Radcliffe sets world best record

Stephen Wade and Stephen Wade

LONDON — Paula Radcliffe needed exactly one year to go from novice to groundbreaker in the marathon.

She shattered her world best by almost two minutes yesterday — the biggest single drop in two decades — to win a second straight London Marathon, finishing in 2 hours, 15 minutes, 25 seconds.

“I don’t think any of us like to say we have reached the best, because you don’t know,” the 29-year-old Briton said. “You hope that you can keep running faster.”

Radcliffe never had competed at 26.2 miles until the 2002 London Marathon. Now she owns three of the four fastest women’s times in history, after lowering the world best she set just six months ago in Chicago by 1:53.

Catherine Ndereba of Kenya, Radcliffe’s predecessor as world-best holder, was second yesterday in 2:19:54. Deena Drossin of the United States was third in 2:21:16, five seconds faster than the American best set by Joan Benoit at Chicago in 1985.

“It was an impressive performance by Paula. I can’t wait to see the clips of it,” Drossin said.

Radcliffe’s performance overshadowed a thrilling men’s race. Olympic and world champion Gezahegne Abera of Ethiopia beat Stefano Baldini of Italy in a sprint. Abera and Baldini were each clocked in 2:07:56 after a finish that resembled a 100-meter dash. Joseph Ngolepus of Kenya was next, just one second back, followed by countryman Paul Tergat.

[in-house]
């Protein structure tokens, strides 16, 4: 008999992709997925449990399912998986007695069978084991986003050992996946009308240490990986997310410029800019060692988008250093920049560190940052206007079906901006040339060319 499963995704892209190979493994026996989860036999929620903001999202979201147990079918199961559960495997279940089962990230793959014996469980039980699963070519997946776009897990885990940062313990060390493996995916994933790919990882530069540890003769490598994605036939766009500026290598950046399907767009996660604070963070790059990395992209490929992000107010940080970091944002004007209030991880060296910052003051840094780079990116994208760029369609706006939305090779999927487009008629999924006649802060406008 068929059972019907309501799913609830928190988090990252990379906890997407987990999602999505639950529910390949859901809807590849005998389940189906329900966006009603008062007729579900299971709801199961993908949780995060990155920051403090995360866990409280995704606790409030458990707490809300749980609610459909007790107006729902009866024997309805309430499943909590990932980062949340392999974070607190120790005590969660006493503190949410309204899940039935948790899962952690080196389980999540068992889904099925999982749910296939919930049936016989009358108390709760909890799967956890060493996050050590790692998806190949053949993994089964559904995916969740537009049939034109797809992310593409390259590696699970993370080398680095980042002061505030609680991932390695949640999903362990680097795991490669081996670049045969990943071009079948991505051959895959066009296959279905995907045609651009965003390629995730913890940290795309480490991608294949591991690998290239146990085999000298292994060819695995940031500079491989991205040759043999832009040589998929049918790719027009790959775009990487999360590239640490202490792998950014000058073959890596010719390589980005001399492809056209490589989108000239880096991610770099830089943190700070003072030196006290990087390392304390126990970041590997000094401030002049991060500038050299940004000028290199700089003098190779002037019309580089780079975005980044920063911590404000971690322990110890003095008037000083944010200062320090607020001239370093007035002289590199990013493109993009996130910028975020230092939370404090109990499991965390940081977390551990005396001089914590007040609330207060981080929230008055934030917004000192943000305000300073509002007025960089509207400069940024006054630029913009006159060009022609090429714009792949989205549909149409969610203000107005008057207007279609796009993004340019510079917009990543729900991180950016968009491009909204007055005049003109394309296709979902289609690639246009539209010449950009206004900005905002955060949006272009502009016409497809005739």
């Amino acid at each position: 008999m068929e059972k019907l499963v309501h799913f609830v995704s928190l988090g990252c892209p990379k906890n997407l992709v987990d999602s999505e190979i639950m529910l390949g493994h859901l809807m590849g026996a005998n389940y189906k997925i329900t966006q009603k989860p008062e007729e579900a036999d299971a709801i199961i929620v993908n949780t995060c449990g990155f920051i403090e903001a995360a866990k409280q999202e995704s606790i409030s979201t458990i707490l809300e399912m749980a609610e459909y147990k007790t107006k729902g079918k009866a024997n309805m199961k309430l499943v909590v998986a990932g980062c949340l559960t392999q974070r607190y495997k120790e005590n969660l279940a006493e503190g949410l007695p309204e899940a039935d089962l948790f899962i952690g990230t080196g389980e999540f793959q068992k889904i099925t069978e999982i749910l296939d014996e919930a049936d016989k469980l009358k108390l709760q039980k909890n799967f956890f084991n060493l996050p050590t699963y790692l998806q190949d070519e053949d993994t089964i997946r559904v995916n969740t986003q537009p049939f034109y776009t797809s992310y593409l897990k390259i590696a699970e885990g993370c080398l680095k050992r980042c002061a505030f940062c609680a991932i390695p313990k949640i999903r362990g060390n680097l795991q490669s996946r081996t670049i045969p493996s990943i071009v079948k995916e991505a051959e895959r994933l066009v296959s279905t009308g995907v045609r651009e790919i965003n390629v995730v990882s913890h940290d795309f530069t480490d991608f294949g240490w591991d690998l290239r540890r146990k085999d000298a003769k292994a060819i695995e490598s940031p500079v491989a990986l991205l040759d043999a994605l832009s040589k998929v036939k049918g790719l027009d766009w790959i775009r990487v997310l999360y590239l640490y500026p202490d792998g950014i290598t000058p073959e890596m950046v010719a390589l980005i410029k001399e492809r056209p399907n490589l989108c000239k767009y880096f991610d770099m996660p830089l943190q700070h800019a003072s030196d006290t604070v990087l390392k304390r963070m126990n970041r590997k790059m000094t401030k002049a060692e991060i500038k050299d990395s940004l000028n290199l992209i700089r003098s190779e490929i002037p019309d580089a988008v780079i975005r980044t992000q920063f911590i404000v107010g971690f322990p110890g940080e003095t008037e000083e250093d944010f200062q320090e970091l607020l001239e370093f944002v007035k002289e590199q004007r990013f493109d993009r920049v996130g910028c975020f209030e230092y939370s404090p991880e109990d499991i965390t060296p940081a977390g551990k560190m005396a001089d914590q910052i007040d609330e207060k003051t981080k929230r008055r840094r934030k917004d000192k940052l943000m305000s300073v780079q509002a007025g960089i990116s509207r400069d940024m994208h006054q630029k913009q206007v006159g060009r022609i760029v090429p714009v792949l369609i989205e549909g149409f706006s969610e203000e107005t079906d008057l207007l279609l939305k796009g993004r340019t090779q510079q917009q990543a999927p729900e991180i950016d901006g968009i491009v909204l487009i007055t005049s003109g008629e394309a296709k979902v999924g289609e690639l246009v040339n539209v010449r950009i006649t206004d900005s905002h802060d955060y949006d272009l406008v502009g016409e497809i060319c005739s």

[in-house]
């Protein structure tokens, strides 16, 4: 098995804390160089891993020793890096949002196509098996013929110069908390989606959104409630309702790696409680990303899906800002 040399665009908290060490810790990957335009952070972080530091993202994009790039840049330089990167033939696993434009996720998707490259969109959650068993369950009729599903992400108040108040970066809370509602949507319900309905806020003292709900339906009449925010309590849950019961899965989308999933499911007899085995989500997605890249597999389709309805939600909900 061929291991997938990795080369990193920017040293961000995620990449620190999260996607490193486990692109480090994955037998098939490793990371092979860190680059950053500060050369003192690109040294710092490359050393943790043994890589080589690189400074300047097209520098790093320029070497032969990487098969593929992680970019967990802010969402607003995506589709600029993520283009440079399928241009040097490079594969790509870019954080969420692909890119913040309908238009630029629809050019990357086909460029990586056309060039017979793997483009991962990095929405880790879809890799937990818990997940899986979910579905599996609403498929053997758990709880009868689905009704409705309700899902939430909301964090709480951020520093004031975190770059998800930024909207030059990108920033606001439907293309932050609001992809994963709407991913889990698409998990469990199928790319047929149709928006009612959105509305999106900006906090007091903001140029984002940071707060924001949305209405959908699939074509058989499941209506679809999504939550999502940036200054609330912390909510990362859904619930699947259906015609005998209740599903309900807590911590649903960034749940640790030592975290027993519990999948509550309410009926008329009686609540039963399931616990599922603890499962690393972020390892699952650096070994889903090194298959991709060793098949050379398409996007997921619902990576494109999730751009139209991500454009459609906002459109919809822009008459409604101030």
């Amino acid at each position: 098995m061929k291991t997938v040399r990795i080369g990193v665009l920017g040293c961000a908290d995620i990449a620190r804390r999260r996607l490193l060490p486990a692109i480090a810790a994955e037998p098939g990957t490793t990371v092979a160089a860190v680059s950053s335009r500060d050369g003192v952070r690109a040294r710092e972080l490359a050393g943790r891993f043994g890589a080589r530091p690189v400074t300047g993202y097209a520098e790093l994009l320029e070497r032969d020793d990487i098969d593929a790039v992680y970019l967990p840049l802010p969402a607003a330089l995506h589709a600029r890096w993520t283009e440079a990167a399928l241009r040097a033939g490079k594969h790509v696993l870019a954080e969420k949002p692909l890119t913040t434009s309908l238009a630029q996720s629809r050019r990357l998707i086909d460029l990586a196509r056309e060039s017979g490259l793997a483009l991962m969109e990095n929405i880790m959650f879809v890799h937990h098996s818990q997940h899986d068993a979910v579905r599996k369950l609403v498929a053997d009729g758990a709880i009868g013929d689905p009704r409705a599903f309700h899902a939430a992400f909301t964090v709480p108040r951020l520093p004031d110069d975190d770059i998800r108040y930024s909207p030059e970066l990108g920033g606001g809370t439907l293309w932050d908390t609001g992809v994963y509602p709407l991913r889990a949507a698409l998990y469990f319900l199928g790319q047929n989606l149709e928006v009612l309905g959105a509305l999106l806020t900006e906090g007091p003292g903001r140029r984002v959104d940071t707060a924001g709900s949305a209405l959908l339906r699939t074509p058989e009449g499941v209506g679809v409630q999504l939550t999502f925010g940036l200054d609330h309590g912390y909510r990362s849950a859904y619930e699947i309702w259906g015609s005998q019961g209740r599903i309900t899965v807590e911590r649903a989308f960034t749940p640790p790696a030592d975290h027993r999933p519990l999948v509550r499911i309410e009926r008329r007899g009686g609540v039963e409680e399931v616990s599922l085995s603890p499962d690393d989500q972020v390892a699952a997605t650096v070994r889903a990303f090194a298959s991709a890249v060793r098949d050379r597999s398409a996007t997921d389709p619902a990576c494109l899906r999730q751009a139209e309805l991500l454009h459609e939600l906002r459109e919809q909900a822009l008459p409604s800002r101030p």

The winning time was two minutes off the world best.

The women’s marathon world mark has been broken four times in the last 2 1/2 years and six times since 1998. Tegla Loroupe of Kenya set the standard of 2:20:47 five years ago, and the mark has fallen a total of more than five minutes since. Yesterday, Radcliffe lowered the world best by the greatest margin since Benoit clipped 2:46 off Grete Waitz’s mark at the 1983 Boston Marathon.

“There was a lot of pressure, and people were talking about the times I was going to run,” Radcliffe said. “I went through halfway way faster than I had planned to, even if I felt good.”

London Marathon organizers put eight male pacesetters into the women’s race, making it a “mixed” field eligible for world bests according to the IAAF, track and field’s governing body.

The race was run with light winds and a starting temperature of 50 that edged up to 60 by the finish.